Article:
International Writers Magazine: Indian Dreamscapes
Translated by V Ramaswamy
dream every night. I dont like it at all if I dont
dream. When I cant, the next day feels utterly empty. I
feel hollow inside. All day long I roam the streets. After dreaming
again at night - I am at peace.
All my dreams are
strange. Sometimes I dream Im gnawing and gorging on human bones.
Fresh warm blood trickles down the two sides of my mouth. Slung around
my waist is a golden stone, the heel bone firmly gripped in my hands.
I chew away at the bone to my hearts content. With practiced ease,
I eat with my eyes shut. As I feed it strikes me Ive been gnawing
away at these bones for ages on end and yet my hunger does not subside.
As soon as I realise this I am filled with grief. To take my mind off
that sorrow I try fiddling with the golden stone slung around my waist.
At other times I dream my face has changed. No one can recognise me.
Acquaintances pass me by when I am near. In those dreams my eyes burst
with tears. I feel humiliated by my friends and relatives.
Sometimes I dream Im blind in one eye. Lame. Face covered with
pock-marks. I wear a dirty shirt over a lungi. I limp around at the
bus-stop, staff in hand. I beg people for money. My eight-year old daughter
accompanies me. People treat with me pity. Or they are disdainful.
Every now and then I have a nice dream. I see a tiny stream, a tiny
dinghy there. Im sitting on it. The tide comes in. The waves splash
against the banks. The boat rocks and sways. I rock too. The water,
the boat, the little waves, all rocking forever, rock-a-bye baby ...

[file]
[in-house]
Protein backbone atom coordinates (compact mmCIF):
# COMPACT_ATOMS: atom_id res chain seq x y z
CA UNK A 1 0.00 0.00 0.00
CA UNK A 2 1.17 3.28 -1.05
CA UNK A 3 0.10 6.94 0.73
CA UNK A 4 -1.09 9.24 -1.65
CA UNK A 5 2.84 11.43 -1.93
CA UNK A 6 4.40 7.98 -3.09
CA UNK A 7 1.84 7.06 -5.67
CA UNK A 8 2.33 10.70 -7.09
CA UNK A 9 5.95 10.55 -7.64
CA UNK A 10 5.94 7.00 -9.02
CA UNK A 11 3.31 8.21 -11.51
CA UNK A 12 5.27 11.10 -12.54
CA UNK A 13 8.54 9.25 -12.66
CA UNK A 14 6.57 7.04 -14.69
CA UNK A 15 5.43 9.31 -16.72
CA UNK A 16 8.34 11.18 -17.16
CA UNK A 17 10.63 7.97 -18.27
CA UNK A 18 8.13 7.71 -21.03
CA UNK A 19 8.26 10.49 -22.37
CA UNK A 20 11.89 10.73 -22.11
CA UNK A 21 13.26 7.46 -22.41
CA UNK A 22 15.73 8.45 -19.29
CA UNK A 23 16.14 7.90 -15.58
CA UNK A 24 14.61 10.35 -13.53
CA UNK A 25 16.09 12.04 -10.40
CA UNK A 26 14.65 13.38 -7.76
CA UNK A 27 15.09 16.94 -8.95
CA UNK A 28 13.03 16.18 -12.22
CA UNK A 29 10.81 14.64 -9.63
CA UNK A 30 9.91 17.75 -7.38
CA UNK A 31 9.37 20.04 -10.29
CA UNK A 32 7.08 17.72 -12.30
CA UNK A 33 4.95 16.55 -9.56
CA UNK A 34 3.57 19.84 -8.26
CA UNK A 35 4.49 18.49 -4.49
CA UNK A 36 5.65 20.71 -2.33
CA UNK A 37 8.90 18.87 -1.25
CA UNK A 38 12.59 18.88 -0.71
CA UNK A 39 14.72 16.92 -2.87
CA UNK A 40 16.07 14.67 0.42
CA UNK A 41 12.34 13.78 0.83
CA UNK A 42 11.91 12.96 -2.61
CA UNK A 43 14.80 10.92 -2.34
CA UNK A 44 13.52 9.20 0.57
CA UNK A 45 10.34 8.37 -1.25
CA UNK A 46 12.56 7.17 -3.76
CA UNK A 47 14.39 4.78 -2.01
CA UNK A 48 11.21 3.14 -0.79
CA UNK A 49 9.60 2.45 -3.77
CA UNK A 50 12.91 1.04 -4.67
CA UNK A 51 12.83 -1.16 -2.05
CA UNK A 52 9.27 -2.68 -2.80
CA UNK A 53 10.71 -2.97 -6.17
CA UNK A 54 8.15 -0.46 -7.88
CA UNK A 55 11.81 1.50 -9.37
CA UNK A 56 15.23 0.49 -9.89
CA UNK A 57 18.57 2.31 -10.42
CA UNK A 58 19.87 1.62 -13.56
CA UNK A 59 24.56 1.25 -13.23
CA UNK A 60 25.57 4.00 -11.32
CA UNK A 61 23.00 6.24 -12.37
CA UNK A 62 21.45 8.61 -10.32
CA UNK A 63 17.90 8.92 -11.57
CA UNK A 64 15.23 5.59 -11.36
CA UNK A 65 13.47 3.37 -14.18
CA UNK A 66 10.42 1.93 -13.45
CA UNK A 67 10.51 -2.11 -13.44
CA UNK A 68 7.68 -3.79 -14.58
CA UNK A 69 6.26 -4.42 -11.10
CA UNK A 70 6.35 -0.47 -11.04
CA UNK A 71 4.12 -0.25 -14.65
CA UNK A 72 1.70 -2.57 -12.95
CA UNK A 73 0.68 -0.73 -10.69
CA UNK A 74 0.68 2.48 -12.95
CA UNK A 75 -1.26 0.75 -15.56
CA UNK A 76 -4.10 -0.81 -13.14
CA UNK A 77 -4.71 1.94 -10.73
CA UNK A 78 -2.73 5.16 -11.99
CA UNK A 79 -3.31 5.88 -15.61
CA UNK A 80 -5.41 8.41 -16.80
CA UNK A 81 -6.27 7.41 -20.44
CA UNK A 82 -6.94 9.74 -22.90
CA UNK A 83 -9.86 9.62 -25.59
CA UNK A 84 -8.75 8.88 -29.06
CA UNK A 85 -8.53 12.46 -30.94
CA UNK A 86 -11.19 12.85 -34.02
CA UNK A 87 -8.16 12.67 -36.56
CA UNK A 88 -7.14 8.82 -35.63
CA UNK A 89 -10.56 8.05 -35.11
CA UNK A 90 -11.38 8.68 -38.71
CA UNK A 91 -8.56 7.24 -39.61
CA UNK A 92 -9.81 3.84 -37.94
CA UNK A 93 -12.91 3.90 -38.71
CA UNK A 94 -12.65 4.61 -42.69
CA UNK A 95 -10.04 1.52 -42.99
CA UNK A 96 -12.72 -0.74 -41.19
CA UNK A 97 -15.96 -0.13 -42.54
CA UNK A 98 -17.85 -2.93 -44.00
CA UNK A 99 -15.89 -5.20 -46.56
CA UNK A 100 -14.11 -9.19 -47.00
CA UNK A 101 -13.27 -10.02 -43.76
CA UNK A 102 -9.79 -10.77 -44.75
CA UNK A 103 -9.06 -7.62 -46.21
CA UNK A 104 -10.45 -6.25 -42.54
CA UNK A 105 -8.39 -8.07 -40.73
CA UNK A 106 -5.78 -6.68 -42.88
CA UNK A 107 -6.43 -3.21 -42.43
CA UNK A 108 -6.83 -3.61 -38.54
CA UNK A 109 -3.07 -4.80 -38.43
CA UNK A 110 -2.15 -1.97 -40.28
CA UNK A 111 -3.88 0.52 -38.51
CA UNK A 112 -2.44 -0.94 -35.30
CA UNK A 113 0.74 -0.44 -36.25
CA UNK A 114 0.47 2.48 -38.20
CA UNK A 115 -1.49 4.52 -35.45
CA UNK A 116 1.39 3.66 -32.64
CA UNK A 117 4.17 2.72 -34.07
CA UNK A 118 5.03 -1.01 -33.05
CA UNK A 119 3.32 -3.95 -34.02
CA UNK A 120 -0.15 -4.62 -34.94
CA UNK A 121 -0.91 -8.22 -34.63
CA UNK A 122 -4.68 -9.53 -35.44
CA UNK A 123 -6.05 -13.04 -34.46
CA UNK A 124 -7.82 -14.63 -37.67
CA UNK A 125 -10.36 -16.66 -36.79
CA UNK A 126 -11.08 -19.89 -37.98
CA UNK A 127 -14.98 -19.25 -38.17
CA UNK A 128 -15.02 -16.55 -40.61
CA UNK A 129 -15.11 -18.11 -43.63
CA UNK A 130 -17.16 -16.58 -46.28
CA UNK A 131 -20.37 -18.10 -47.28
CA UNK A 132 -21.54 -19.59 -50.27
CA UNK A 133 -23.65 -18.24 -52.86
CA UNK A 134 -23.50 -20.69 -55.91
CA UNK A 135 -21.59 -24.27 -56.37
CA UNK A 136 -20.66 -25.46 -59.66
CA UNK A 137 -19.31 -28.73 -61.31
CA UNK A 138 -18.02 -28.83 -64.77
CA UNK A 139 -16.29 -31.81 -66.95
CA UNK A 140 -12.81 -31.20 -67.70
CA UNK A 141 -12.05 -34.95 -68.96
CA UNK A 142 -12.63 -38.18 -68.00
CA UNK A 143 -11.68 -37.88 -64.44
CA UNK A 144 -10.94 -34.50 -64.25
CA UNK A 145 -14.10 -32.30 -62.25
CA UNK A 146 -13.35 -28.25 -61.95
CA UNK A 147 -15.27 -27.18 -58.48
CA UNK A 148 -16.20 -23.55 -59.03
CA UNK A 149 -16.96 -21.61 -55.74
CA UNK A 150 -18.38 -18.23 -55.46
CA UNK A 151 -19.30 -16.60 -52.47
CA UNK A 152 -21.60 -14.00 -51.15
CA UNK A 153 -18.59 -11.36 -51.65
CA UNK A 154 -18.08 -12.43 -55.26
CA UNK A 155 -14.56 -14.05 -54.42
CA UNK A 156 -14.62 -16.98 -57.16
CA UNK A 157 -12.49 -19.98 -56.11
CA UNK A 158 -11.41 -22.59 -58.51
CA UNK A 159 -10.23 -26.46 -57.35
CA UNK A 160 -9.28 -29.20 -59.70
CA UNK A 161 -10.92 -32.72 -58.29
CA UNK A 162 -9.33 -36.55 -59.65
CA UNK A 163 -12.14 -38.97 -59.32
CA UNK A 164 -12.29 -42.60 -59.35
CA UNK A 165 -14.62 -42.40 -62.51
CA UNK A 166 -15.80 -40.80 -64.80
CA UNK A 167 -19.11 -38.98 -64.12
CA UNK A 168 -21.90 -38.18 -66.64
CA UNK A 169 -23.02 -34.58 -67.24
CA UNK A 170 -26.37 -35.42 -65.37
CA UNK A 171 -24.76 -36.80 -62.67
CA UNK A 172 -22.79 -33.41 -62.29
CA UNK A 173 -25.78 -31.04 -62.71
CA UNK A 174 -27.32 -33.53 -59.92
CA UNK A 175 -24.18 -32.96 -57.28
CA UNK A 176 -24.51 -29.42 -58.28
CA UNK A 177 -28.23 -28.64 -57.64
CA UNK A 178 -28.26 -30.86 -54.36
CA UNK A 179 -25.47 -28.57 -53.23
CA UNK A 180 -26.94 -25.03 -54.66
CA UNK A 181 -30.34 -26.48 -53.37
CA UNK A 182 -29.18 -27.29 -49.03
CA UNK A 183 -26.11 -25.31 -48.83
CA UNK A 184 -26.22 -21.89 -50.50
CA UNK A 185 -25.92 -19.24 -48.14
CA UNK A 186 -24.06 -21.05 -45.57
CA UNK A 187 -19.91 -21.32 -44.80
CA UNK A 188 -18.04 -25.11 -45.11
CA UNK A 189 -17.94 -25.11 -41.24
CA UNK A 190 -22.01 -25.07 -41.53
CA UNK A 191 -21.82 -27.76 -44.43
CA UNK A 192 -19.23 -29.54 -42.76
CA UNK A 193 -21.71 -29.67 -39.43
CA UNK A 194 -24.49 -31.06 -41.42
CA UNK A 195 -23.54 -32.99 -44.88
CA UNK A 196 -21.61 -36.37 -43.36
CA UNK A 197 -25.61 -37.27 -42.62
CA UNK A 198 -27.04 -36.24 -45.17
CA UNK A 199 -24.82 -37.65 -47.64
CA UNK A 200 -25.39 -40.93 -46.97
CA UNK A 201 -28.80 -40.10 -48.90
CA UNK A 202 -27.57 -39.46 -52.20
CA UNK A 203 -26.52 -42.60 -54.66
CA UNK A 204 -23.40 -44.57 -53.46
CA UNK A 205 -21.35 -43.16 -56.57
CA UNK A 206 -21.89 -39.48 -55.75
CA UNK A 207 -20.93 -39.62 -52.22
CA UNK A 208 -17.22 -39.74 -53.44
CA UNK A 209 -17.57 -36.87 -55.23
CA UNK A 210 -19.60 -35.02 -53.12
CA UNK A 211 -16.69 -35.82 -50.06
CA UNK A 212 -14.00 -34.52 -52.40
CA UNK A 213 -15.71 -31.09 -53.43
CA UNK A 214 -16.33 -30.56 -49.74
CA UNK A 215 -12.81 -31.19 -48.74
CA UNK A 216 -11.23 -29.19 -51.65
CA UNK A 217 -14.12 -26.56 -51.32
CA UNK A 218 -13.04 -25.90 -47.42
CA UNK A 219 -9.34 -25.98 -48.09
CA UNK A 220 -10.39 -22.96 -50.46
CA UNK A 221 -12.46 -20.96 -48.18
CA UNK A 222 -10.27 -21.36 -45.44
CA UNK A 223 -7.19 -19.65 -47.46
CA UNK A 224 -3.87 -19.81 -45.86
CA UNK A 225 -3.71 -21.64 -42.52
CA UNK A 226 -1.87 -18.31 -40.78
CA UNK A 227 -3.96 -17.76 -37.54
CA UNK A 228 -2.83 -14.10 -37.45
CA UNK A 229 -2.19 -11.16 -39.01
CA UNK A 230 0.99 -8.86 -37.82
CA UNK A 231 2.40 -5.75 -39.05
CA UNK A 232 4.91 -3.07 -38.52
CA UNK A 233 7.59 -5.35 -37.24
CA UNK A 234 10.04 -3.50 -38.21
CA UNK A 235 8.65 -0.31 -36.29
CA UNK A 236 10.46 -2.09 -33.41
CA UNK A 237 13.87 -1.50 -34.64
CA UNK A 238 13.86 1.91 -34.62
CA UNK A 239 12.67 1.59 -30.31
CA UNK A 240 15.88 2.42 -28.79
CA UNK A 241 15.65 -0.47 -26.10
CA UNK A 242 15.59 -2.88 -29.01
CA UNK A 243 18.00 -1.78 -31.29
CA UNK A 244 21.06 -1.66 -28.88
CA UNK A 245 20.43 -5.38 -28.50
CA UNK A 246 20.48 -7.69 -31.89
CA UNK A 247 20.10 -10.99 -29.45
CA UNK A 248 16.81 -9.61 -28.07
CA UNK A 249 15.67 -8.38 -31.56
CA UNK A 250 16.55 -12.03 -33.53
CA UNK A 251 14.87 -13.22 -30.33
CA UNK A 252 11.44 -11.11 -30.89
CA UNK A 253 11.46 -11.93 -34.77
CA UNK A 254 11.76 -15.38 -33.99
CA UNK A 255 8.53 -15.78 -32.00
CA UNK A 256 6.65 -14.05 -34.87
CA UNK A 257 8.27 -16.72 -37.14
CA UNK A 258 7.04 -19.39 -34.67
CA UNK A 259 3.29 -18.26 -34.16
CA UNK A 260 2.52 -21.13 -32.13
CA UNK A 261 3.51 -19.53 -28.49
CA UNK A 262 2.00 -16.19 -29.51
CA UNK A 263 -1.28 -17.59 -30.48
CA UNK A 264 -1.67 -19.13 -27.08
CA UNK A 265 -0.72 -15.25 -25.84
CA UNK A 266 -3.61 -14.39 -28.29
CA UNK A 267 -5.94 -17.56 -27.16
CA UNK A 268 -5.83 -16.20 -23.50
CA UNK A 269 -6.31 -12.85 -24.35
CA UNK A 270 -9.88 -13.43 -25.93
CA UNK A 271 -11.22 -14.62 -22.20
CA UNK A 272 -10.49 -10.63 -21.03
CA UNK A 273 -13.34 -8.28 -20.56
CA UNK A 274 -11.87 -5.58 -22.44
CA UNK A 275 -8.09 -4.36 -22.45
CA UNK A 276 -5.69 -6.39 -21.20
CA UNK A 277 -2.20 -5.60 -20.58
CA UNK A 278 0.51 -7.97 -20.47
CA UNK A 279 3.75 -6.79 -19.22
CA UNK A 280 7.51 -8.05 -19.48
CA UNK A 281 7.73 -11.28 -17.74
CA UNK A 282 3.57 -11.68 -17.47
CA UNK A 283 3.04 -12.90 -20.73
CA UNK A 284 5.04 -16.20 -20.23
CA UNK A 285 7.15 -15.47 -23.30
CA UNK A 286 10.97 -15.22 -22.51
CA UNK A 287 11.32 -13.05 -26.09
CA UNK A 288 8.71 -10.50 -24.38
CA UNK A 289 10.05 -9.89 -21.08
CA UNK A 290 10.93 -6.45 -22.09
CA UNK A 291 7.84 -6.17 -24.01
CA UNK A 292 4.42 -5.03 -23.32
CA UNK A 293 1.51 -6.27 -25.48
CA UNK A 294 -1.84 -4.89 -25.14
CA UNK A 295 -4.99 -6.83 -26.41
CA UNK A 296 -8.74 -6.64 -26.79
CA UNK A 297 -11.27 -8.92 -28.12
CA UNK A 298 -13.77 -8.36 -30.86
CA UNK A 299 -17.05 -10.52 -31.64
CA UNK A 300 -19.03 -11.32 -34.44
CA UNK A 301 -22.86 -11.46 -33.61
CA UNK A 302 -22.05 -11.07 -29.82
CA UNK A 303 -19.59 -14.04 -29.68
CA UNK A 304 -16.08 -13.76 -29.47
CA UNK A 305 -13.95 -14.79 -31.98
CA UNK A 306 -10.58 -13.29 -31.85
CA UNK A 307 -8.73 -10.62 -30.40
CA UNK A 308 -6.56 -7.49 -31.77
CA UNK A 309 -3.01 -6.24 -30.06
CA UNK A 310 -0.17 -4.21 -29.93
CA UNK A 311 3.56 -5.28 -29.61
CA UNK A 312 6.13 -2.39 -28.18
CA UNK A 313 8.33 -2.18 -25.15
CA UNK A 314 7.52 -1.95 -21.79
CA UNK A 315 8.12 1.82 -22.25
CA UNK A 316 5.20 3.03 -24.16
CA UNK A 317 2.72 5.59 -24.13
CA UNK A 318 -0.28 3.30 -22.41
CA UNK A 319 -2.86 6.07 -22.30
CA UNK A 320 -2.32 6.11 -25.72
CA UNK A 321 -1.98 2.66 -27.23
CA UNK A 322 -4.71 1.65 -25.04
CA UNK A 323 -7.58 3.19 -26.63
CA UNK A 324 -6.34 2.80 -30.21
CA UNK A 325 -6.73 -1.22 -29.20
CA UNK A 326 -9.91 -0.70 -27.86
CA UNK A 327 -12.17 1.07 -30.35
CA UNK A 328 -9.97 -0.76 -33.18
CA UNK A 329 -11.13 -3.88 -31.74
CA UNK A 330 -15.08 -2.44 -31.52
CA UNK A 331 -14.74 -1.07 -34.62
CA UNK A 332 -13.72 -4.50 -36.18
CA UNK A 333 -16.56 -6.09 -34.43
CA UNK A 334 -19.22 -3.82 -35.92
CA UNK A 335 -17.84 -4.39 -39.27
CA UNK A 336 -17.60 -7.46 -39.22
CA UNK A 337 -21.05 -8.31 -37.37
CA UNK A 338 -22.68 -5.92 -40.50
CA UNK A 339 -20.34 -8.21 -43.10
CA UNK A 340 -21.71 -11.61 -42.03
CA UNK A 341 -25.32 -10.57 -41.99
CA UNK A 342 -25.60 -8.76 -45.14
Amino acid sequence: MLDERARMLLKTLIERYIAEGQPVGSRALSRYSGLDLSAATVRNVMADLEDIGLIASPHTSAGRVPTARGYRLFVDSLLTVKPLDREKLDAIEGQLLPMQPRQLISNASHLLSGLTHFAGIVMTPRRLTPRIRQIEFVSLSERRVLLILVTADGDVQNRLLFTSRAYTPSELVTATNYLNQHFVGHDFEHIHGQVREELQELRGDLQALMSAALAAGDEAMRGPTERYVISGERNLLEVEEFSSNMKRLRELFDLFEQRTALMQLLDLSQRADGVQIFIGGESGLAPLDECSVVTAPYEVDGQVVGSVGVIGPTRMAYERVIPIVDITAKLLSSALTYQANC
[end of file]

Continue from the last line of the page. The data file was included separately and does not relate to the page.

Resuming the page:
Sometimes I see Ive climbed to the top of a tall building. From
there the people below appear midget-like. How tiny the buses, the trams
and the roads have all become! I see them in an entirely different perspective.
I really enjoy this dream. This one is quite different from the ones
I usually see. Thats why I like such dreams.
But some dreams terrify me. I might dream that theres been a conspiracy
whereby all my organs and body-parts are removed and all kinds of other
things are stuffed in their place. All these dreams appear to go on
forever. I dream that plans are afoot to somehow transform me overnight.
The exterior remains unchanged. Only all the inner organs are removed.
I really dread such dreams. In terror, my whole body turns icy.
When I awaken, I stay lying in bed for a long time. I press and feel
my joints and ribs. I feel as if someone has indeed metamorphosed my
inner parts. Standing in front of the mirror, I examine my face. A kind
of suspicion seizes me. I go out to the street. My mind is constantly
crowded with gruesome thoughts. I cant think about anything else
for even a moment. Cigarettes feel tasteless. I dont feel like
looking at the women on the street. I dont like reading the newspaper.
I have no enthusiasm to shave. I dont go to work. I just roam
the streets, the sun beating down on my head. When I spot friends I
hurriedly cross the street to the other pavement. Roaming around thus
all day, legs weary, I return home in the evening and lie waiting in
bed for a nice dream.
But its very hard to have a nice dream. After all this time, having
dreamt so many dreams Ive realised its not easy to dream
a pleasant one. Yet I lie waiting in bed for at least a passable kind
of dream. But the worst of dreams crowd into my head. The dream where
Im munching human bones appears. The changed-face dream comes.
I dream Ive become the blind, lame, pock-marked beggar. I lie
in bed, sometimes motionless, sometimes restless. Sometimes I try my
best to think about something else. But nothing ever works.
The sounds of railway shunting from the station far away float by. The
clock tower strikes, dong! dong! into two, three at night. The eerie
silence of night collects and gathers around me. I lie there eyes shut.
Sometimes I open my eyes.
Motionless darkness surrounds me. Cockroaches walk over my arms. Rats
scurry around near me. A few crows wait to peck out my eyes. My body
begins to decompose in the suns sweltering heat and raw darkness.
And crows, jackals and vultures wait nearby to tear, dig into and devour
it. I see vultures circling in the sky above casting their shadows on